The World Health Organization supports moderation of consumption of preserved meats to reduce the risk of colorectal cancer and has been doing so since 2002. On Oct. 29, WHO released a new report regarding the connection between red meat and cancer. Juxtaposition of this story with news about Kraft Foods Oscar Mayer, and Buffett’s third quarter financial results tells a broader story. Things have changed since Oscar F. Mayer immigrated from Germany and began selling sausages from his butcher shop in Chicago in 1883.
This story hits personally because not only did my maternal grandmother, my father and I work at the plant, the rise of Oscar Mayer as a global brand framed my early participation in our consumer society. I’m not alone in that.
When the Mayer family sold the company to General Foods in 1981, the Reagan revolution that resulted in decimation of the middle class had already begun. While it would have been hard to predict today’s outcome in 1981, what’s happening is not surprising in that context.
The two year transition to plant closure will hopefully enable employees to figure out what to do with the rest of their lives. Perhaps that is the best that can be expected.
Here is the entire statement provided to employees at one of the affected plants:
“Following an extensive review of the Kraft Heinz North American supply chain footprint, capabilities and capacity utilization, we are announcing the closure of seven manufacturing facilities in North America: Fullerton, California; San Leandro, California; Federalsburg, Maryland; St. Marys, Ontario, Canada; Campbell, New York; Lehigh Valley, Pennsylvania; and Madison, Wisconsin. In a staged process over the next 12-24 months, production in these locations will shift to other existing factories in North America.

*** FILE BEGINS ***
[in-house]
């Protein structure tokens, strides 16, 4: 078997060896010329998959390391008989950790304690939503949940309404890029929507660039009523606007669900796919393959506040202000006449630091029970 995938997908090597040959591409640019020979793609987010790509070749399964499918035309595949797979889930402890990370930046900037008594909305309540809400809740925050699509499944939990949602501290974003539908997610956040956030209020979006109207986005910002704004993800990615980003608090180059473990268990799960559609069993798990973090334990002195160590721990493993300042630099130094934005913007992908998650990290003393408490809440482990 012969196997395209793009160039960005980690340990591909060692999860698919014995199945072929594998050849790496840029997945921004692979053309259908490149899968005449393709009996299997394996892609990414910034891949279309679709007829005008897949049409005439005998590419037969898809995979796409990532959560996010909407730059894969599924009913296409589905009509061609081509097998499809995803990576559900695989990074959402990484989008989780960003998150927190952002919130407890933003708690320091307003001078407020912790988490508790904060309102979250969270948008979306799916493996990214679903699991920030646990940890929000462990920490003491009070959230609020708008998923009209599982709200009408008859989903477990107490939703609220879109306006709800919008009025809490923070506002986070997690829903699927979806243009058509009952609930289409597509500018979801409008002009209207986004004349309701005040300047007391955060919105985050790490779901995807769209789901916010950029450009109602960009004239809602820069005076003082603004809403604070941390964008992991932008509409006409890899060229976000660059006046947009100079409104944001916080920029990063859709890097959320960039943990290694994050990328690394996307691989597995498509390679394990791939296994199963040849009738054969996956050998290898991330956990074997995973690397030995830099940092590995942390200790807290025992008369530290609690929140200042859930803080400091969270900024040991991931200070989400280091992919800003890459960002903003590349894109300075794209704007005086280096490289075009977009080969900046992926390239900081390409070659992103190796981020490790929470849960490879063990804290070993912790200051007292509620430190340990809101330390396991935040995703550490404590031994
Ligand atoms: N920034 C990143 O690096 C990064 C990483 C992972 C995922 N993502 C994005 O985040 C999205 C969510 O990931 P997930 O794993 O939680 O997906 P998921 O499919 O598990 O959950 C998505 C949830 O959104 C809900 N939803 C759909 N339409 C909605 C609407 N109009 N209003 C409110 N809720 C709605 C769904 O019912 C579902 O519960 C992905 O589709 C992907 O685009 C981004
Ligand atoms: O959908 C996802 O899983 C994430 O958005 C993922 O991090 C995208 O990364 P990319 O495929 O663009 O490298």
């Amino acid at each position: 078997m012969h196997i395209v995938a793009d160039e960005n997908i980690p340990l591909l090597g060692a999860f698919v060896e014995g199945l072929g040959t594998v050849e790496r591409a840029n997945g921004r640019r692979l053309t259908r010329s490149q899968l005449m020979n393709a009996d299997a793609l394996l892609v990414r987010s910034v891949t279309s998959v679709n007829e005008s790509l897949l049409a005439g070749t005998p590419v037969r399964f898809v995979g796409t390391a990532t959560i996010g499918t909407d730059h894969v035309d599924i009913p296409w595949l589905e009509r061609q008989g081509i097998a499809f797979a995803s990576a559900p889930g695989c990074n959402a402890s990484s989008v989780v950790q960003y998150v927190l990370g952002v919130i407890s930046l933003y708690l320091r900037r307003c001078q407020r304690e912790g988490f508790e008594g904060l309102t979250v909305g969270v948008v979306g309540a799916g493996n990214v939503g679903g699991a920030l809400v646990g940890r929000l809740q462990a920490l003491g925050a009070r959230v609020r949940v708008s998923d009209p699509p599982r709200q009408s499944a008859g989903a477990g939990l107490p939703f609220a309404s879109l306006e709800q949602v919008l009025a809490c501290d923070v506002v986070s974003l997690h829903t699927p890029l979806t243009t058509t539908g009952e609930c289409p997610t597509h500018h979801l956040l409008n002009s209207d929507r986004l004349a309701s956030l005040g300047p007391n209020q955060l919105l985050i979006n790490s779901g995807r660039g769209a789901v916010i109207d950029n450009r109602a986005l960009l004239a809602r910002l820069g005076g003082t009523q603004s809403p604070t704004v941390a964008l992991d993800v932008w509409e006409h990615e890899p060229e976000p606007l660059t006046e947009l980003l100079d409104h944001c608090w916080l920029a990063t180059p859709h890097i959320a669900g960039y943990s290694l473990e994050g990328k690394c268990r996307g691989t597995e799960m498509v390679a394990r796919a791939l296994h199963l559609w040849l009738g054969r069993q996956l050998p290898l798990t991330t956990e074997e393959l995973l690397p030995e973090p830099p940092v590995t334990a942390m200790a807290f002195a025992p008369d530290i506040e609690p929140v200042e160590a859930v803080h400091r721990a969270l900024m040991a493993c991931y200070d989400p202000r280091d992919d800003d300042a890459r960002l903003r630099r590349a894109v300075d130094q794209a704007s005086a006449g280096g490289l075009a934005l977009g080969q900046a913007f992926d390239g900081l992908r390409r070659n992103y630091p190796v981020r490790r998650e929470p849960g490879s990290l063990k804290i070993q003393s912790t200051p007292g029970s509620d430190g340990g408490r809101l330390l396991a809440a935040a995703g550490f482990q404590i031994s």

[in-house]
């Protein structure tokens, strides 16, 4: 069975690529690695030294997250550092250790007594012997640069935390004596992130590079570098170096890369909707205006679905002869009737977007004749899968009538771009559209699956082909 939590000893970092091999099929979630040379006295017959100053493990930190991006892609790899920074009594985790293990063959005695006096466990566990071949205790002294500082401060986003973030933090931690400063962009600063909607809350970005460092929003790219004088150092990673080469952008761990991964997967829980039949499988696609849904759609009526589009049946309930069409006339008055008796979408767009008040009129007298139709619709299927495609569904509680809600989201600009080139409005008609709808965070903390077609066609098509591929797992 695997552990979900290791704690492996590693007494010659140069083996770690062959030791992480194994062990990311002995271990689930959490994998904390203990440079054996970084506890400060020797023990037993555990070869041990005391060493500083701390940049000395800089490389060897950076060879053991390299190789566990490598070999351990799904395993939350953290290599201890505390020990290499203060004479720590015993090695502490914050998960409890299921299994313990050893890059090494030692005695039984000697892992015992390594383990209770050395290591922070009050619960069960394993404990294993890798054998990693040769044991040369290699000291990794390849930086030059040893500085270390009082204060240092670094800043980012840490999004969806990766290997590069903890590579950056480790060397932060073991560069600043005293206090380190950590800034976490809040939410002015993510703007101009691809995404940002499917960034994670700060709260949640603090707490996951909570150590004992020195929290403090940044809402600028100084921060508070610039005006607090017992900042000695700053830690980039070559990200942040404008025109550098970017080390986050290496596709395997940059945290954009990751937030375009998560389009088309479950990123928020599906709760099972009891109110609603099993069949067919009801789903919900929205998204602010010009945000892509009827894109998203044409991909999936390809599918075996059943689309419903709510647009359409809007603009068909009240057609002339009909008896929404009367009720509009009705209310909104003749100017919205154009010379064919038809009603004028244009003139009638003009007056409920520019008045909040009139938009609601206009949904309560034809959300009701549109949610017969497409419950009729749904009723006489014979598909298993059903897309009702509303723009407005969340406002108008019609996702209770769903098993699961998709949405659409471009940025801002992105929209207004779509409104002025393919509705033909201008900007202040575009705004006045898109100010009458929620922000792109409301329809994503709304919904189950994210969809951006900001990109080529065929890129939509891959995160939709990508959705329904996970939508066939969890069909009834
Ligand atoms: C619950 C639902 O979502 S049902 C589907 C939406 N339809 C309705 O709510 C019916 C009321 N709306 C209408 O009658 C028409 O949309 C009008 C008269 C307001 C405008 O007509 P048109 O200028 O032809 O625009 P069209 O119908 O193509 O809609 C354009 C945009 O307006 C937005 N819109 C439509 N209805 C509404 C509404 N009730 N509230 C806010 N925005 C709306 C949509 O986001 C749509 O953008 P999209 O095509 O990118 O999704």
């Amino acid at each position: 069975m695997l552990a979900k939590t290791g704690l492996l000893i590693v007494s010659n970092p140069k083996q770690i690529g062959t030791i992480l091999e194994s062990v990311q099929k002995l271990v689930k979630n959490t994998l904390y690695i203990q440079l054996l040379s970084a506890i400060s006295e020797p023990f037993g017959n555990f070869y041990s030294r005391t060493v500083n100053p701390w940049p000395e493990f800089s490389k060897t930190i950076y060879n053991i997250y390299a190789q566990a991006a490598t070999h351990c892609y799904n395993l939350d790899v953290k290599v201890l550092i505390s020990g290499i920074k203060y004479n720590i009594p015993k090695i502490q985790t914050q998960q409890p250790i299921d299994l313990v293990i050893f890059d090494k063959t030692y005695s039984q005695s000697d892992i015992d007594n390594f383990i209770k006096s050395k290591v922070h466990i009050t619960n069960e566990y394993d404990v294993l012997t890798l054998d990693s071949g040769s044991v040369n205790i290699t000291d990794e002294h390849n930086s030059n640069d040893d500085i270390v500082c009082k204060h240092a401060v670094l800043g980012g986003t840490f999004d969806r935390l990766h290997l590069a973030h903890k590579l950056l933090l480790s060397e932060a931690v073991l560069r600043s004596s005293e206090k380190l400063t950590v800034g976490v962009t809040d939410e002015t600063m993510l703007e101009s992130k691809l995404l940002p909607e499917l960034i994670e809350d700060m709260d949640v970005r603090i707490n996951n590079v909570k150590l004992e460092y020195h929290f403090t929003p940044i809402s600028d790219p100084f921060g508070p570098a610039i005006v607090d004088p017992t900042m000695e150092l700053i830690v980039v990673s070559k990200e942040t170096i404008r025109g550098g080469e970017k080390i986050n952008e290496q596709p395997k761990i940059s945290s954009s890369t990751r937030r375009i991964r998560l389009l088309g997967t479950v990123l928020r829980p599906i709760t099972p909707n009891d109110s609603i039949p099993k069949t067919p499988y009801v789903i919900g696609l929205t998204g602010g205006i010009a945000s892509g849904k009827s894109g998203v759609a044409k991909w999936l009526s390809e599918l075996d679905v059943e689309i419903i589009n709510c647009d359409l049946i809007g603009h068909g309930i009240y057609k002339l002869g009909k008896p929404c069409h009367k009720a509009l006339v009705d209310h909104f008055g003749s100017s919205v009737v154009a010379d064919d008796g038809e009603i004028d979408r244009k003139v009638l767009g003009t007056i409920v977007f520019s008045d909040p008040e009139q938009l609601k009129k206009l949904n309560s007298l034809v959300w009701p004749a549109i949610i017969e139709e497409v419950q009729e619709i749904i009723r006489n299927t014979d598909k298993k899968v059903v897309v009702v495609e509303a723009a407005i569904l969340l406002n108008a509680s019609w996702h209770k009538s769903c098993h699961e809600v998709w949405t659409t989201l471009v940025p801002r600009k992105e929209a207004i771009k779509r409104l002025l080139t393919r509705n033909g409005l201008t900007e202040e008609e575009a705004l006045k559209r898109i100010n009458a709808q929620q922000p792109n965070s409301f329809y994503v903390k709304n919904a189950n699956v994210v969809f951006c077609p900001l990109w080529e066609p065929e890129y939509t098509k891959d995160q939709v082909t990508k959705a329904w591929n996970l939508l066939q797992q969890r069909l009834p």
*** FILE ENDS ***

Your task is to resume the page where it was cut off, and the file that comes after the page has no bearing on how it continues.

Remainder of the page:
We are also planning to move production from our existing Davenport, Iowa, facility to a new, state-of-the-art location within the Davenport area; and move part of our cheese production from our Champaign, Illinois, facility to other factories within our network, which will create will make Champaign a center-of-excellence in dry and sauce production. Both moves will take up to two years to complete.
Our decision to consolidate manufacturing across the Kraft Heinz North American network is a critical step in our plan to eliminate excess capacity and reduce operational redundancies for the new combined Company. This will make Kraft Heinz more globally competitive and accelerate the Company’s future growth.
We have reached this difficult but necessary decision after thoroughly exploring extensive alternatives and options. This action will reduce the size of our North American factory-based employee population by a net number of approximately 2,600 positions.
At the same time, we will invest hundreds of millions of dollars in improving capacity utilization and modernizing many of our facilities with the installation of state-of-the-art production lines.
We will treat our people with the utmost respect and dignity. At the appropriate time, affected employees will receive severance benefits, outplacement services and other support to help them pursue new job opportunities. Kraft Heinz fully appreciates and regrets the impact our decision will have on employees, their families and the communities in which these facilities are located,” Michael Mullen, SVP of Corporate & Government Affairs.
“Additionally, Kraft Heinz is announcing that in 2016 we will move Oscar Mayer and our US Meats Business Unit from Madison, Wisconsin to our co-headquarters in Chicago. The move will bring 250 jobs to the Chicago area.
Members of the Oscar Mayer and US Meats Business Unit will have the opportunity to move with the business to Chicago. The move centralizes all our U.S. Business Units to our co-headquarters of Chicago and Pittsburgh, which will drive increased collaboration and efficiency.”
Another interesting aspect is that the former home office of Mayer’s is madison, Wisconsin. This is former presidential candidate Scott Walker’s so-called “open for business” state – a state that continues to hemorrhage jobs at an astounding rate.
Meanwhile up in Minnesota jobs grow as the state invests at least a bit in infrastructure and works on raising minimum wage.